Your greatest risk isn’t that you’ll make mistakes that will cost you.  Your greatest risk is that you’ll miss opportunities.  You need an entrepreneurial mindset, not an employee mindset.  Don’t be too concerned with the risk of loss — be more concerned with the risk of missed gains.  It’s what you don’t know and what you don’t do that will hurt you the worst.  Blogging is cheap.  Your expenses and financial risk should be minimal.  Your real concern should be missing opportunities that would have made you money very easily.  You need to develop antennae that can listen out for new opportunities.  I highly recommend subscribing to Darren Rowse’s Problogger blog — Darren is great at uncovering new income-generating opportunities for bloggers.
The blogosphere changes rapidly, and change creates opportunity.  It takes some brains to decipher these opportunities and to take advantage of them before they disappear.  If you hesitate to capitalize on something new and exciting, you may simply miss out.  Many opportunities are temporary.  And every day you don’t implement them, you’re losing money you could have earned.  And you’re also missing opportunities to build traffic, grow your audience, and benefit more people.
I used to get annoyed by the rapid rate of change of web technologies.  It’s even more rapid than what I saw when I worked in the computer gaming industry.  And the rate of change is accelerating.  Almost every week now I learn about some fascinating new web service or idea that could potentially lead to big changes down the road.  Making sense of them is a full-time job in itself.  But I learned to love this insane pace.  If I’m confused then everyone else is probably confused too.  And people who only do this part-time will be very confused.  If they aren’t confused, then they aren’t keeping up.  So if I can be just a little bit faster and understand these technologies just a little bit sooner, then I can capitalize on some serious opportunities before the barriers to entry become too high.  Even though confusion is uncomfortable, it’s really a good thing for a web entrepreneur.  This is what creates the space for a college student to earn $1,000,000 online in just a few months with a clever idea.  Remember this isn’t a zero-sum game.  Don’t let someone else’s success make you feel diminished or jealous.  Let it inspire you instead.
What’s your overall income-generation strategy?
I don’t want to insult anyone, but most people are utterly clueless when it comes to generating income from their blogs.  They slap things together haphazardly with no rhyme or reason and hope to generate lots of money.  While I’m a strong advocate of the ready-fire-aim approach, that strategy does require that you eventually aim.  Ready-fire-fire-fire-fire will just create a mess.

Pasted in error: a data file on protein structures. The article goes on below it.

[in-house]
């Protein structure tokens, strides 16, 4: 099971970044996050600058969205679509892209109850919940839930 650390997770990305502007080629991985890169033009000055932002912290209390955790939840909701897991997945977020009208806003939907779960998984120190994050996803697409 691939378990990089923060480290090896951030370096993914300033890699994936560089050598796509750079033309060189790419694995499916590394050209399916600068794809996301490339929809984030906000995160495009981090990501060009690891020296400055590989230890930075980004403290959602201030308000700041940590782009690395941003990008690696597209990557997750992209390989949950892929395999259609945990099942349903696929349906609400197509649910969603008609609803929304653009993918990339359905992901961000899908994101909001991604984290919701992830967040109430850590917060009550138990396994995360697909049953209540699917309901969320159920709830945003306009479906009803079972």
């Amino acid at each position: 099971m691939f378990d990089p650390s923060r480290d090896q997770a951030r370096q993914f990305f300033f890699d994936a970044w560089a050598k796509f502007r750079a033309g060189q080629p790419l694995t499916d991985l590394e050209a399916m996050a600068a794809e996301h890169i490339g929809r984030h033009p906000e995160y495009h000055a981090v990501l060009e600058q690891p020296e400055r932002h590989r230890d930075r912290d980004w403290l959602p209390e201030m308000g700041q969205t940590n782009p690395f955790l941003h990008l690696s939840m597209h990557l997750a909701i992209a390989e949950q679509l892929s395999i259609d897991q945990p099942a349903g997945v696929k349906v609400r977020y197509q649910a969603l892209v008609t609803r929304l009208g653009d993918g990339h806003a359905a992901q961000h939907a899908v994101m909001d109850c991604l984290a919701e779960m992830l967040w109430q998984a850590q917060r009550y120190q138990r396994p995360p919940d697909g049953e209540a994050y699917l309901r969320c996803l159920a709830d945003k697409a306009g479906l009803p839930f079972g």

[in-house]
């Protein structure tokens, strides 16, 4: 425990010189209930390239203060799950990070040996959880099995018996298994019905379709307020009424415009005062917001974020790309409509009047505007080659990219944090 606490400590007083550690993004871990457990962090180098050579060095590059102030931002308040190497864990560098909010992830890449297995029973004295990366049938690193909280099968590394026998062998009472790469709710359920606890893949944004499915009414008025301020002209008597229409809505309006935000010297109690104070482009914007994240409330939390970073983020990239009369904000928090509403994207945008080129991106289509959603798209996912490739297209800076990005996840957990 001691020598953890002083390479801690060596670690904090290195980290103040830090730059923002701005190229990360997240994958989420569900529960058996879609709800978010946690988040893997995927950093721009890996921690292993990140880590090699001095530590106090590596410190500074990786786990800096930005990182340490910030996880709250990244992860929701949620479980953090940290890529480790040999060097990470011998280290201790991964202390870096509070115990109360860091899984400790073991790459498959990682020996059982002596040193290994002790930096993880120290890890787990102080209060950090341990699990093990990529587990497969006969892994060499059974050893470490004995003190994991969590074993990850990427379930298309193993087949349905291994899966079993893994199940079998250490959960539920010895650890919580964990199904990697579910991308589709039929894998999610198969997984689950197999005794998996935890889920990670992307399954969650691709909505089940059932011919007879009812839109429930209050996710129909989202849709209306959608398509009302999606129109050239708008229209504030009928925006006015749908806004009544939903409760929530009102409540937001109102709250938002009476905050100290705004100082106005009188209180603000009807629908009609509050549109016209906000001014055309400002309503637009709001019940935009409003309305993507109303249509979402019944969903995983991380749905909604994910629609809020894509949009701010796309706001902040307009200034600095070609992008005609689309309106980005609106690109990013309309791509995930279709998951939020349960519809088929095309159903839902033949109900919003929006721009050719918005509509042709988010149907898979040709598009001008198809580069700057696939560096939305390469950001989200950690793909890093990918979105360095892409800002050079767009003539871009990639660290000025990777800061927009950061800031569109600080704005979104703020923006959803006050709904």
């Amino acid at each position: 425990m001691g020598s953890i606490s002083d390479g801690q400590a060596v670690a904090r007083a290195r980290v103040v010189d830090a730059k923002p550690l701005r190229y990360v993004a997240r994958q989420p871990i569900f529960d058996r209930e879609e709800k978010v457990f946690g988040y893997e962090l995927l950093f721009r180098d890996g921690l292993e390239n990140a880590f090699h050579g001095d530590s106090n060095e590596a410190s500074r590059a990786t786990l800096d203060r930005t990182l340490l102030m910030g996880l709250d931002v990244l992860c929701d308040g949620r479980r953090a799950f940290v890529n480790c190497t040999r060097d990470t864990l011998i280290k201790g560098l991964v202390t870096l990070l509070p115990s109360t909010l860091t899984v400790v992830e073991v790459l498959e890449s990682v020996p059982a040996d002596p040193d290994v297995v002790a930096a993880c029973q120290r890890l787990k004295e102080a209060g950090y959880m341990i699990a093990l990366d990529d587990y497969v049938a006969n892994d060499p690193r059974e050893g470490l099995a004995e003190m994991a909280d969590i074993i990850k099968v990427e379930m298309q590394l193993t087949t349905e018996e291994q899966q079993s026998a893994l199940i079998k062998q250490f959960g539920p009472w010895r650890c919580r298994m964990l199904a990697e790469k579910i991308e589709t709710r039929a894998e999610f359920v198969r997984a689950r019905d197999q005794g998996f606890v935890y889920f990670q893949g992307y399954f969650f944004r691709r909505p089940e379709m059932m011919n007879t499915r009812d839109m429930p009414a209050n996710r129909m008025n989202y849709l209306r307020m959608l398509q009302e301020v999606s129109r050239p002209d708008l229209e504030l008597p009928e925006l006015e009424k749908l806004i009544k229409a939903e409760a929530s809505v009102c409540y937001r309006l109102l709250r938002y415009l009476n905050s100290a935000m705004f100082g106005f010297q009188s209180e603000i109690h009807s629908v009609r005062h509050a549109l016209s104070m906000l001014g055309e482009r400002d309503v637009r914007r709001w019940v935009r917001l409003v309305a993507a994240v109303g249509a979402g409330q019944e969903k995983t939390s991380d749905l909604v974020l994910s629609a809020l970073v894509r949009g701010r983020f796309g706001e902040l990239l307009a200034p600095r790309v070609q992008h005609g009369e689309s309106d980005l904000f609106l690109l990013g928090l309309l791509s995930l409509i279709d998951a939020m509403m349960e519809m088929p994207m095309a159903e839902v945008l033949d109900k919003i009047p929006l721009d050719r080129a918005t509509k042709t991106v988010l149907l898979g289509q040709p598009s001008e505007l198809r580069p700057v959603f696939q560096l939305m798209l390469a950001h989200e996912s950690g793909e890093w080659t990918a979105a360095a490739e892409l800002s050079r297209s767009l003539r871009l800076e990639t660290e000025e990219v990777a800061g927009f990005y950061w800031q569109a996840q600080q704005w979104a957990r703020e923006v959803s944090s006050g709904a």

Take a moment to articulate a basic income-generating strategy for your site.  If you aren’t good at strategy, then just come up with a general philosophy for how you’re going to generate income.  You don’t need a full business plan, just a description of how you plan to get from $0 per month to whatever your income goal is.  An initial target goal I used when I first started this site was $3000 per month.  It’s a somewhat arbitrary figure, but I knew if I could reach $3000 per month, I could certainly push it higher, and $3000 is enough income that it’s going to make a meaningful difference in my finances.  I reached that level 15 months after launching the site (in December 2005).  And since then it’s continued to increase nicely.  Blogging income is actually quite easy to maintain.  It’s a lot more secure than a regular job.  No one can fire me, and if one source of income dries up, I can always add new ones.  We’ll address multiple streams of income soon…
Are you going to generate income from advertising, affiliate commissions, product sales, donations, or something else?  Maybe you want a combination of these things.  However you decide to generate income, put your basic strategy down in writing.  I took 15 minutes to create a half-page summary of my monetization strategy.  I only update it about once a year and review it once a month.  This isn’t difficult, but it helps me stay focused on where I’m headed.  It also allows me to say no to opportunities that are inconsistent with my plan.
Refer to your monetization strategy (or philosophy) when you need to make design decisions for your web site.  Although you may have multiple streams of income, decide which type of income will be your primary source, and design your site around that.  Do you need to funnel people towards an order form, or will you place ads all over the site?  Different monetization strategies suggest different design approaches.  Think about what specific action you want your visitors to eventually take that will generate income for you, and design your site accordingly.